0 to 14 inches, gray to black fine sand;

14 to 60 inches, light-gray fine sand mottled with yellow to brown;

60 inches +, light gray friable sandy clay loam; very poorly drained soil with standing waters during rainy season.

Group 6 Peat, Peaty Muck, Alluvial Soils, Made Land, Pits and Mine

Peaty and Peaty Muck contains highly organic matter from I to 12 feet averaging 8 feet, generally with standing water. Alluvial soils, undifferentiated, are found on the flood plains or first bottoms along creeks and branches.

Group 7 Bayboro, Water, Marshes

Bayboro contains highly organic, black or very gray loamy fine sand in marshes with standing water. Most predominate in the prairie areas on Paynes Prairie.

Based on the evaluation of the information found in the three sources above, runoff coefficients were assigned for each group of soil to determine the weighted
coefficient for any area.

D. LAND USE

In addition to the effect of ground surface topography and soil type, the quantity and rate of surface water runoff resulting from a given rainfall is also a direct function of the land development character. For example, higher density developments tend to increase the amount of surface water runoff over low density developments. For this reason, the proper designation of flood plain areas requires a thorough analysis of the existing and future trends in land use patterns in each watershed area. Such patterns are normally governed, in large part, by the planning
and zoning activities of the local governmental agencies.

For the purpose of this study, the existing land use for each watershed or basin has been determined from the topographic and aerial maps supplied by the NCFRPC, checked and augmented by actual field survey. Areas which were under construction at the date of photography were considered as existing. Future land use considerations were based upon adopted land use plans for the Gainesville Urban
Area and Alachua County supplied by the NCFRPC.

Plate 4 illustrates the existing and proposed land use in the study area. In the preparation of this map, NCFRPC authorized that those areas indicated as undeveloped on the adopted land use plans would remain undeveloped, except that certain areas which have been designated for further study were assumed as
commerical development.








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Land use in the study area has been placed into nine major categories as follows: Single Family, Multiple Family, Planned Unit Development (PUD), Mobile Homes, Commercial, Industrial, Institutional, Recreation and Undeveloped. Each major land use category shown on Plate 4 is defined below:

Single Family: Includes all single family dwellings and low density 8
units/acre) multiple family dwellings.

Multiple Family: Includes all medium ( 14 units/acre) and high 1-0
units/acre) density multiple family dwellings; multiple family/offices and multiple family/commercial areas designated on the adopted land use plan
for the Gainesville Urban Area.

Planned Unit Development (PUD): A district which includes residential
units, two family and multiple family dwellings, churches, schools, community or club buildings and similar public and semi-public facilities; nonresidential uses, including commercial or retail uses, industrial uses and
offices, clinics and professional uses.

Mobile Homes: Includes all mobile homes; mobile homes/single family
and mobile homes/multiple family as designed or the adopted land use
plan for the Gainesville Urban Area.

Commercial: Includes all commercial establishments and offices.

Industrial: Includes all industrial and wh olesal e/ ware housing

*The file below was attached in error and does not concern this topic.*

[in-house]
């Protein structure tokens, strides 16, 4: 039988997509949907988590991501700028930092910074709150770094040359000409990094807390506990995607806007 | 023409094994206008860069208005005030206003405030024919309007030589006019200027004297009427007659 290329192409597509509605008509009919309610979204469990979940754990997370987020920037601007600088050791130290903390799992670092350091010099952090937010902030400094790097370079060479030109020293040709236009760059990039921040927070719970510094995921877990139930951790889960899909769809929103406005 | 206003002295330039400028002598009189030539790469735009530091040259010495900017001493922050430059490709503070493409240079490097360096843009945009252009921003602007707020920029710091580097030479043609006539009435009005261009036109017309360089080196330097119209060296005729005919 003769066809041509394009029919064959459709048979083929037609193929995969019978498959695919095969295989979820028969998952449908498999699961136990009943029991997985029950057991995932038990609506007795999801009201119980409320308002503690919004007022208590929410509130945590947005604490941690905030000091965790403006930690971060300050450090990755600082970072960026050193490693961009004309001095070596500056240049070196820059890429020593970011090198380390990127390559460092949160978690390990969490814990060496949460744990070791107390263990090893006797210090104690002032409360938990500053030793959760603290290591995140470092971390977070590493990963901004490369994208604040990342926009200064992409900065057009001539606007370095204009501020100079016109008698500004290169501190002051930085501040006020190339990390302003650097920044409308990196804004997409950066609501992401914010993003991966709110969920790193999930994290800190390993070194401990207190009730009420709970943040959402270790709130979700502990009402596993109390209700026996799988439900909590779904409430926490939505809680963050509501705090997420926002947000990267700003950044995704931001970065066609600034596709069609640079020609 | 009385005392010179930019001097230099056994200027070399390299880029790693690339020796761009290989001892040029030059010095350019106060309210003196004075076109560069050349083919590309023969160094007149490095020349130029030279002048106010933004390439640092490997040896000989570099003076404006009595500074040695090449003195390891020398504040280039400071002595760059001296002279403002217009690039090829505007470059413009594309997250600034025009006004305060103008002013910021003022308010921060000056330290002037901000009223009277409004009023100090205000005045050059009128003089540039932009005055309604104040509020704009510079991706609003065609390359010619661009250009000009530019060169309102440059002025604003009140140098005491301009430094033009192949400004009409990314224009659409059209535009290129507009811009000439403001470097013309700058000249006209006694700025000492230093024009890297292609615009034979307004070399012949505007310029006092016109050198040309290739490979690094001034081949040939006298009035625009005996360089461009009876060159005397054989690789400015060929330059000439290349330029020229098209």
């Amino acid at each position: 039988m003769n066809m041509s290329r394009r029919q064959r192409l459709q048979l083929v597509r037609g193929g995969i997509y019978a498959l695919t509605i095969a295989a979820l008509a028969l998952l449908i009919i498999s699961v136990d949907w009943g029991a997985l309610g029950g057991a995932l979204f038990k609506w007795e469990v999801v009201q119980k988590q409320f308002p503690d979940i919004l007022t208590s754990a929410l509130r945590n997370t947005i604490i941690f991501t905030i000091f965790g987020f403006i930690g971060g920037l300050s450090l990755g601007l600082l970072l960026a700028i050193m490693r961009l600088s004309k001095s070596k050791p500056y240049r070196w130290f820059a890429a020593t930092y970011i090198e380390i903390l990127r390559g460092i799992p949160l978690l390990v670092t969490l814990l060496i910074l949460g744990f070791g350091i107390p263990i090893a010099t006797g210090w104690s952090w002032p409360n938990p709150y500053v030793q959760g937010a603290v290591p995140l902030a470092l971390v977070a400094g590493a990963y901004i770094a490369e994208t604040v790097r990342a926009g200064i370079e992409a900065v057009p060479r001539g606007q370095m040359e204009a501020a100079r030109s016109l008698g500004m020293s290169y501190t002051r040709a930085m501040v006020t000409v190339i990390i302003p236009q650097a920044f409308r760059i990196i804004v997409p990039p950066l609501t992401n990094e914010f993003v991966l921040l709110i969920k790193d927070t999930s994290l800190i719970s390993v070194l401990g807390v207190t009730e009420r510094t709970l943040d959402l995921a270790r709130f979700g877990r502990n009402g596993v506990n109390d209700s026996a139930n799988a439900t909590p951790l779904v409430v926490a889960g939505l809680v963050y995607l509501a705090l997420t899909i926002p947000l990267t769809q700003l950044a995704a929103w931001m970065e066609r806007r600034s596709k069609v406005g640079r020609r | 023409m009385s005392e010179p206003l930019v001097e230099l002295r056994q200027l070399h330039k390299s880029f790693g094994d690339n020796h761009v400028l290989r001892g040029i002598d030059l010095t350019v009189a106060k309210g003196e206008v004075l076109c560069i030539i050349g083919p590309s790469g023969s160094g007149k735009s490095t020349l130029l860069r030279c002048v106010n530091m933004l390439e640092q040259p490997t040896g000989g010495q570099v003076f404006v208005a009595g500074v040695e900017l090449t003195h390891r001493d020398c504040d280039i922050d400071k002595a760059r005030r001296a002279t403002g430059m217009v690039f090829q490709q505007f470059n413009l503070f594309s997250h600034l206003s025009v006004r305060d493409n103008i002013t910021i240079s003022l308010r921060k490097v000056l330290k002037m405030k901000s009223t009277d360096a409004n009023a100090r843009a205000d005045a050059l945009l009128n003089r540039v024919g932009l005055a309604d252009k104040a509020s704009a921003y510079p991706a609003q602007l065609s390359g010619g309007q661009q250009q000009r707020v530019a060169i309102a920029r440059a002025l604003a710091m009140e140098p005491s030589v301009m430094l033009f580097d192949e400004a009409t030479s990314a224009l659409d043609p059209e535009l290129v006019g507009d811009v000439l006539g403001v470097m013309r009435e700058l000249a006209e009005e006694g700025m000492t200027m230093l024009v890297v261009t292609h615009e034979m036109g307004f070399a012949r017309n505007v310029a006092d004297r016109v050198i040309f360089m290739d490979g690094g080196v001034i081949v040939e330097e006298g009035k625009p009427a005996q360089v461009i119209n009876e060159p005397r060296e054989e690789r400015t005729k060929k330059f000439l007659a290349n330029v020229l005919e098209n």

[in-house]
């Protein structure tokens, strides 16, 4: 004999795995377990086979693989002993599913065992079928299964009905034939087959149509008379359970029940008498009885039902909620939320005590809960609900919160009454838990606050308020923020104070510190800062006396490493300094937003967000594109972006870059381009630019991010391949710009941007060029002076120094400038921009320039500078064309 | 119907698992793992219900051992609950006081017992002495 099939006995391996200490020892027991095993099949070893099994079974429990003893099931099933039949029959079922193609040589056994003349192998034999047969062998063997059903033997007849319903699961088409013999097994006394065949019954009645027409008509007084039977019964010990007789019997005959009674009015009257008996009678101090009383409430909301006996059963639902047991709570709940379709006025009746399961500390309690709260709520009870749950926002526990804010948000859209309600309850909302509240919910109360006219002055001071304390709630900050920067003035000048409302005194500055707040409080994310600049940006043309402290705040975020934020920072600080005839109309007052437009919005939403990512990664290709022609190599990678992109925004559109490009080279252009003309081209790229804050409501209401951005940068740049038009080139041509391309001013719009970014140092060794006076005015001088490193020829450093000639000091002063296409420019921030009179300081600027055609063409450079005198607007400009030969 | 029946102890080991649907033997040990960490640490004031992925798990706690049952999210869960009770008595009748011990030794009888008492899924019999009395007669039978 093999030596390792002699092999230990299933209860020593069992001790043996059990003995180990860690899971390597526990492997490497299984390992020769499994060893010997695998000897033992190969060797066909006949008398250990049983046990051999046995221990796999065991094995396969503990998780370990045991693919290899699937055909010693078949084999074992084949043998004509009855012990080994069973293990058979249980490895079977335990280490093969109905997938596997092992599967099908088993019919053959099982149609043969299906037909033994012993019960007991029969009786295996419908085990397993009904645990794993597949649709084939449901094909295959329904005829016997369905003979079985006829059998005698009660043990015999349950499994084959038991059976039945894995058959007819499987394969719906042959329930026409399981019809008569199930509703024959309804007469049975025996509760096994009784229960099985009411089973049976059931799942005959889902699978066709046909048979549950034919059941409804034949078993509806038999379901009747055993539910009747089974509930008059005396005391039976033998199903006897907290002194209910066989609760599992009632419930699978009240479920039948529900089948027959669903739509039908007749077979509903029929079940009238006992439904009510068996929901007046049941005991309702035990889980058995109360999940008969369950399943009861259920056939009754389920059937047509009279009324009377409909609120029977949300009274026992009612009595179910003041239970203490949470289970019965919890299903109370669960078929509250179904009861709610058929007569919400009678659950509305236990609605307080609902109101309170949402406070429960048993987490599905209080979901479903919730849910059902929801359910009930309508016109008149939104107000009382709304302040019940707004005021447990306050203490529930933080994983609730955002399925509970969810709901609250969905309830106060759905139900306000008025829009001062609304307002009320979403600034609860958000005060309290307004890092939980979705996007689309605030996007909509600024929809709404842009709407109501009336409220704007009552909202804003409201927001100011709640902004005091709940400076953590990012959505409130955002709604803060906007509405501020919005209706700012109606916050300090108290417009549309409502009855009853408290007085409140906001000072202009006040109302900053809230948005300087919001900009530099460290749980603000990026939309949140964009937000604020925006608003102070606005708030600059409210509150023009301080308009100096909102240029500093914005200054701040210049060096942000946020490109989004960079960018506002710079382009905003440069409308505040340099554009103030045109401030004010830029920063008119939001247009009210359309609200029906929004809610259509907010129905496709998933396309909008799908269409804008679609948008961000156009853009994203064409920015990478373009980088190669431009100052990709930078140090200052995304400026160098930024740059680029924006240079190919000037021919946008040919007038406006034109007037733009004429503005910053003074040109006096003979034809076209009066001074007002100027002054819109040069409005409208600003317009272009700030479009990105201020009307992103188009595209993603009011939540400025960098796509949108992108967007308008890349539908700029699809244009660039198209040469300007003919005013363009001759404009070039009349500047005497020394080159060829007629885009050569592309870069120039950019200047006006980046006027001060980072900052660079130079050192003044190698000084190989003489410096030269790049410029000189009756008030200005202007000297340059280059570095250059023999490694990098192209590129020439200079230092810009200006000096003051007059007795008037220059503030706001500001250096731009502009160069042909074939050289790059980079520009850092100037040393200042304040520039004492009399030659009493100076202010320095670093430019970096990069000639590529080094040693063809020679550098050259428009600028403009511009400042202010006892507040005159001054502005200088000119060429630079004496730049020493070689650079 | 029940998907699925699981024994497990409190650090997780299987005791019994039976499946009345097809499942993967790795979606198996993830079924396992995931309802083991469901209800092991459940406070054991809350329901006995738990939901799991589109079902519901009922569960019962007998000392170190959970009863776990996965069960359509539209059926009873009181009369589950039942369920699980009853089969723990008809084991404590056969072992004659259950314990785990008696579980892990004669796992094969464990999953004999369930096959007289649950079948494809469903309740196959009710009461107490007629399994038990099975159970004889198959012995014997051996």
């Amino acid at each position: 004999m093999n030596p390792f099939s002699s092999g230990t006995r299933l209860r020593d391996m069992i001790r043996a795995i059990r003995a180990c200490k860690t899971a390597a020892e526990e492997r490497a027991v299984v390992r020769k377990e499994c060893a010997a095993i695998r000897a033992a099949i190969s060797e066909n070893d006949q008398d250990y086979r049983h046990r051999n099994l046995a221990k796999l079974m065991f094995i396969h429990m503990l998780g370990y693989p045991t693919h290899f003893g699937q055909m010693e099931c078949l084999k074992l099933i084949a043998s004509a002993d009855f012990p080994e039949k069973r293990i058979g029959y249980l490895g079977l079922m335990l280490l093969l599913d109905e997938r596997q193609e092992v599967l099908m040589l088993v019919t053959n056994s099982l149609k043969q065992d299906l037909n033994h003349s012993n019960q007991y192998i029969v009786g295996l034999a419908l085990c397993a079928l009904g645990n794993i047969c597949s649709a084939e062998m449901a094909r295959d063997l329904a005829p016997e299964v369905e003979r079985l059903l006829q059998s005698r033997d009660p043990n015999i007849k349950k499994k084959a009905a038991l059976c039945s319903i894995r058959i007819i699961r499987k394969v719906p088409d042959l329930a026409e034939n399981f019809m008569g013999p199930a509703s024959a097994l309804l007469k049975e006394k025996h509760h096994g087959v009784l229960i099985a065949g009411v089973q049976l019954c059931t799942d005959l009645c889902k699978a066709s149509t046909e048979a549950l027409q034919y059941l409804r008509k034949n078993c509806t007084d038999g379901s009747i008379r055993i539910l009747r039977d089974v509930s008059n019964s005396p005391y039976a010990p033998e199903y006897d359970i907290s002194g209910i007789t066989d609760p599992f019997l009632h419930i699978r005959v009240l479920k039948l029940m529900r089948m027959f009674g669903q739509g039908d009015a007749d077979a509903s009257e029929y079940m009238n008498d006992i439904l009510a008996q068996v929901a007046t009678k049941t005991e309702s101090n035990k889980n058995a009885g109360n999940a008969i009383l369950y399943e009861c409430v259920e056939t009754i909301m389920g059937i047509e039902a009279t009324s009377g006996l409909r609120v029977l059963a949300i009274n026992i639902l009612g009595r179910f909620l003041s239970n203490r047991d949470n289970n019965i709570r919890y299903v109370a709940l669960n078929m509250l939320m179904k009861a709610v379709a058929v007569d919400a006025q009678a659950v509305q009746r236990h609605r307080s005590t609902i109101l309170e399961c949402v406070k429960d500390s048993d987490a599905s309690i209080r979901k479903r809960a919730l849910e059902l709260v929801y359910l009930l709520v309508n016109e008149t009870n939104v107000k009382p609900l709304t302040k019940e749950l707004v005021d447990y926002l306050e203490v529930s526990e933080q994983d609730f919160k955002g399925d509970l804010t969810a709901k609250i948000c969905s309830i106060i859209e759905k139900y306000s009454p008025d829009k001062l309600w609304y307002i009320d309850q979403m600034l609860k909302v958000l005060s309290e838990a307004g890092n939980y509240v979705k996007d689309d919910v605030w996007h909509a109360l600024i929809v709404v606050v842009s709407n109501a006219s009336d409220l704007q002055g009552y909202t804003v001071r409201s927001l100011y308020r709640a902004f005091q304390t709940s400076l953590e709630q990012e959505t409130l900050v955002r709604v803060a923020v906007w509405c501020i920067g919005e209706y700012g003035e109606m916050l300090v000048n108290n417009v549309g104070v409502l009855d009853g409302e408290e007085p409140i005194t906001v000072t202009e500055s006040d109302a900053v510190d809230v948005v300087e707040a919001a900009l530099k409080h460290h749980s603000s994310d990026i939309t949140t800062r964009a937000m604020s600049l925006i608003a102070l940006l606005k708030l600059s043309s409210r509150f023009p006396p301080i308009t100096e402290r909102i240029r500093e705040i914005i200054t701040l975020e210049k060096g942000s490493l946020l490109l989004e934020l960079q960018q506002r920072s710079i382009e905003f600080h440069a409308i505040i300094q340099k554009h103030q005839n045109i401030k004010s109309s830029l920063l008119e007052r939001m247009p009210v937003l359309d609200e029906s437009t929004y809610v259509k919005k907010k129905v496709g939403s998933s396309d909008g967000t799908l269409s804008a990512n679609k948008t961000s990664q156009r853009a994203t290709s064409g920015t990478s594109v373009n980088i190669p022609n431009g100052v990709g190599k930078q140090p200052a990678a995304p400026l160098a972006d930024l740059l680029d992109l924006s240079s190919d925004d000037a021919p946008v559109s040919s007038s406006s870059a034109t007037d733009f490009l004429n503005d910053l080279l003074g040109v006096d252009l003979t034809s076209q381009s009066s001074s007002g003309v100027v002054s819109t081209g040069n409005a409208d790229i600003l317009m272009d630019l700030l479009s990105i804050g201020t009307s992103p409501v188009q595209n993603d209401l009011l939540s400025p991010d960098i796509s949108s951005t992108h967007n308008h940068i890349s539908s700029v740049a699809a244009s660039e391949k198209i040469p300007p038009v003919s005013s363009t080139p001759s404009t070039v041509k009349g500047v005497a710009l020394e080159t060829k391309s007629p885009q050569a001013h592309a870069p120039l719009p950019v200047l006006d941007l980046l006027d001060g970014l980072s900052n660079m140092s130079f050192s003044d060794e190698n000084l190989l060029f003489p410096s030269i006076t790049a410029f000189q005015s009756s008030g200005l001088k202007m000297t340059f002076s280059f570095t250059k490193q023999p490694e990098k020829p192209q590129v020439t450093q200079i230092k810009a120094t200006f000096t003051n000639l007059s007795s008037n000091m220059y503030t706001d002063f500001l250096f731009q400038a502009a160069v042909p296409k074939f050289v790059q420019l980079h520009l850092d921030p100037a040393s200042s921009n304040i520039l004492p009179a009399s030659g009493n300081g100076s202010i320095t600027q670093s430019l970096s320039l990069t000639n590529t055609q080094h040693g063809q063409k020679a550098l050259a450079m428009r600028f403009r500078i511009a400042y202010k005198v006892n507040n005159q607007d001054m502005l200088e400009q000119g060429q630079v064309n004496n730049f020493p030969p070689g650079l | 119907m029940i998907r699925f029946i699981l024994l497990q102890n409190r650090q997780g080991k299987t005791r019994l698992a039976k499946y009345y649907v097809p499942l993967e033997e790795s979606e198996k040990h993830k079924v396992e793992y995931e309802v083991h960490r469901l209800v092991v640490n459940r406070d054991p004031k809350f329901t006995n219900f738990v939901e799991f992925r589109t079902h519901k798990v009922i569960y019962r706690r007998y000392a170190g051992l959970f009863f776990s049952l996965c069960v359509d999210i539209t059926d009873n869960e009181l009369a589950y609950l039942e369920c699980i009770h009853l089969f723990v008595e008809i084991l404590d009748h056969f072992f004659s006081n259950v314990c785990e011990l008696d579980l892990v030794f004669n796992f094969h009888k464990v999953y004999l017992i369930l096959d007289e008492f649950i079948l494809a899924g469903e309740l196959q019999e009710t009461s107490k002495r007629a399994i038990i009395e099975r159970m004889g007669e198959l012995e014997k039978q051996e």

establishments.

Institutional: Includes all public and senli-PUblic establishments.

Recreational: Includes all parks, recreational areas, open space and
buffers.

Undeveloped: Includes all areas not designated iii any of the above
categories and consists primarily of agricultural and natural land.

The results of this study are based upon the proposed land use plan shown on Plate 4. Any future changes to this plan may significantly alter the drainage characteristics within the watershed in question. Consequently, it is recommended that the results of this study be reevaluated routinely whenever changes in the land use plan are being considered.













13






SECTION 3

HYDROLOGY OF PROJECT AREA



A. GENERAL

Analysis of records on area rainfall, surface water flows and ground water elevations is essential to define the area's hydrology. This section presents the information
studied and describes some of the hydrologic characteristics of the study area.

B. RAINFALL

Rainfall in the Gainesville area is abundant, averaging about 54 inches per year.
Annual rainfall has ranged from as little as 35 inches to as much as 80 inches. In an average year about 60 percent of the annual rainfall occurs from June through September in tile form of afternoon or evening local showers or thunderstorms.
Rainfall during other seasons of the year is usually the result of large scale weather developments, such as hurricanes and frontal movements. Periods of deficient rainfall, particularly in November through May, occur during most years. The experimental program data shows a period of deficient rainfall for the months of July 1973 through April 1974. This "dry" period is typical of a drought period which can be expected to occur in the project area at infrequent intervals. Prolonged
wet periods may also be expected to occur.

C. GROUND WATER

The ground water characteristics of the study area include the shallow (ground water table) and the deep (Floridan) aquifers. The ground water table is very much dependent upon the quantity and frequency of rainfall. In the areas where an impervious layer of soil lies over the limestone formation of the Floridan aquifer, the ground water table level responds quickly to the amount of rainfall. This characteristic is revealed in the fluctuation of Test Basin No. 4 and 8 of the experimental program. Depth of soil to the impervious layer varies throughout the